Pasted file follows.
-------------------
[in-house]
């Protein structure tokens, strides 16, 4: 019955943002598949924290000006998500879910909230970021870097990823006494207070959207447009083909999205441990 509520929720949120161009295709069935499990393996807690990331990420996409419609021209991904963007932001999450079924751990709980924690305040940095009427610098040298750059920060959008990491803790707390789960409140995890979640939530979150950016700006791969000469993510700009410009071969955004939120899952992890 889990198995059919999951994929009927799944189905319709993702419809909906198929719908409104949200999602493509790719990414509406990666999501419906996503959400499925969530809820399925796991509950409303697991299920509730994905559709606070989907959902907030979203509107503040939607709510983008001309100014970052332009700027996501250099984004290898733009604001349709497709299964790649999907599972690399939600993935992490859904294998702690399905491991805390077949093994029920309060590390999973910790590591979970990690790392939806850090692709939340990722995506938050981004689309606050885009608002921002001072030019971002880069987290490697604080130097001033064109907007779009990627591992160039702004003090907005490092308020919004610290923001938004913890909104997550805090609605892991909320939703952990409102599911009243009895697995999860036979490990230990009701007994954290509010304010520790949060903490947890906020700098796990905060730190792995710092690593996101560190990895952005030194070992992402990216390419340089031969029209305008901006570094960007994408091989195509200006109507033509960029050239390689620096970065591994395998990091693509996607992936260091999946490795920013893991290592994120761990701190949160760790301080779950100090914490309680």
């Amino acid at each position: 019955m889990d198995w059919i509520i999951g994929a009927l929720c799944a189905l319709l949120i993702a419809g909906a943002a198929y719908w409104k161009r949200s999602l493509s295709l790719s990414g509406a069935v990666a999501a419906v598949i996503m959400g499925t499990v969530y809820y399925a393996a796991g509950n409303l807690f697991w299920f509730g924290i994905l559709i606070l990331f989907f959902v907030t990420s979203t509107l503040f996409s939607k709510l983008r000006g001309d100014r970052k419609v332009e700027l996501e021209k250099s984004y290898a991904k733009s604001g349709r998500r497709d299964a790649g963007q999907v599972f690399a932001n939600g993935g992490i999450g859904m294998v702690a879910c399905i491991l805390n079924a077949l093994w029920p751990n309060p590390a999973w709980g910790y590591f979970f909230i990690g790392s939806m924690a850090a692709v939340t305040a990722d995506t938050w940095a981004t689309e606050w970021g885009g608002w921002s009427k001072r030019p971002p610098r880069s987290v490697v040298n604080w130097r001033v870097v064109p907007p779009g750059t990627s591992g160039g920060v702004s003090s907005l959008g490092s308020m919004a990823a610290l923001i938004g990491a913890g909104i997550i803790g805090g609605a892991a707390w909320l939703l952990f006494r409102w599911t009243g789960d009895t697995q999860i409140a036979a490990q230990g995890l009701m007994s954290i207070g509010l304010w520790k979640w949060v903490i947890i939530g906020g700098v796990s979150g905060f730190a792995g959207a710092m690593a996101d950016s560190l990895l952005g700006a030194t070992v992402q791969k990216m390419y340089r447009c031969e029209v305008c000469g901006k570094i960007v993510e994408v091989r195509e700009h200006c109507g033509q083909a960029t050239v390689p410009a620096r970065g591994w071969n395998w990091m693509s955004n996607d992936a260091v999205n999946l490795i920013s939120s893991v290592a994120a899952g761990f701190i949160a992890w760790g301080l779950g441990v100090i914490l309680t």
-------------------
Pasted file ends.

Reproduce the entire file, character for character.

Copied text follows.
[in-house]
């Protein structure tokens, strides 16, 4: 019955943002598949924290000006998500879910909230970021870097990823006494207070959207447009083909999205441990 509520929720949120161009295709069935499990393996807690990331990420996409419609021209991904963007932001999450079924751990709980924690305040940095009427610098040298750059920060959008990491803790707390789960409140995890979640939530979150950016700006791969000469993510700009410009071969955004939120899952992890 889990198995059919999951994929009927799944189905319709993702419809909906198929719908409104949200999602493509790719990414509406990666999501419906996503959400499925969530809820399925796991509950409303697991299920509730994905559709606070989907959902907030979203509107503040939607709510983008001309100014970052332009700027996501250099984004290898733009604001349709497709299964790649999907599972690399939600993935992490859904294998702690399905491991805390077949093994029920309060590390999973910790590591979970990690790392939806850090692709939340990722995506938050981004689309606050885009608002921002001072030019971002880069987290490697604080130097001033064109907007779009990627591992160039702004003090907005490092308020919004610290923001938004913890909104997550805090609605892991909320939703952990409102599911009243009895697995999860036979490990230990009701007994954290509010304010520790949060903490947890906020700098796990905060730190792995710092690593996101560190990895952005030194070992992402990216390419340089031969029209305008901006570094960007994408091989195509200006109507033509960029050239390689620096970065591994395998990091693509996607992936260091999946490795920013893991290592994120761990701190949160760790301080779950100090914490309680």
């Amino acid at each position: 019955m889990d198995w059919i509520i999951g994929a009927l929720c799944a189905l319709l949120i993702a419809g909906a943002a198929y719908w409104k161009r949200s999602l493509s295709l790719s990414g509406a069935v990666a999501a419906v598949i996503m959400g499925t499990v969530y809820y399925a393996a796991g509950n409303l807690f697991w299920f509730g924290i994905l559709i606070l990331f989907f959902v907030t990420s979203t509107l503040f996409s939607k709510l983008r000006g001309d100014r970052k419609v332009e700027l996501e021209k250099s984004y290898a991904k733009s604001g349709r998500r497709d299964a790649g963007q999907v599972f690399a932001n939600g993935g992490i999450g859904m294998v702690a879910c399905i491991l805390n079924a077949l093994w029920p751990n309060p590390a999973w709980g910790y590591f979970f909230i990690g790392s939806m924690a850090a692709v939340t305040a990722d995506t938050w940095a981004t689309e606050w970021g885009g608002w921002s009427k001072r030019p971002p610098r880069s987290v490697v040298n604080w130097r001033v870097v064109p907007p779009g750059t990627s591992g160039g920060v702004s003090s907005l959008g490092s308020m919004a990823a610290l923001i938004g990491a913890g909104i997550i803790g805090g609605a892991a707390w909320l939703l952990f006494r409102w599911t009243g789960d009895t697995q999860i409140a036979a490990q230990g995890l009701m007994s954290i207070g509010l304010w520790k979640w949060v903490i947890i939530g906020g700098v796990s979150g905060f730190a792995g959207a710092m690593a996101d950016s560190l990895l952005g700006a030194t070992v992402q791969k990216m390419y340089r447009c031969e029209v305008c000469g901006k570094i960007v993510e994408v091989r195509e700009h200006c109507g033509q083909a960029t050239v390689p410009a620096r970065g591994w071969n395998w990091m693509s955004n996607d992936a260091v999205n999946l490795i920013s939120s893991v290592a994120a899952g761990f701190i949160a992890w760790g301080l779950g441990v100090i914490l309680t």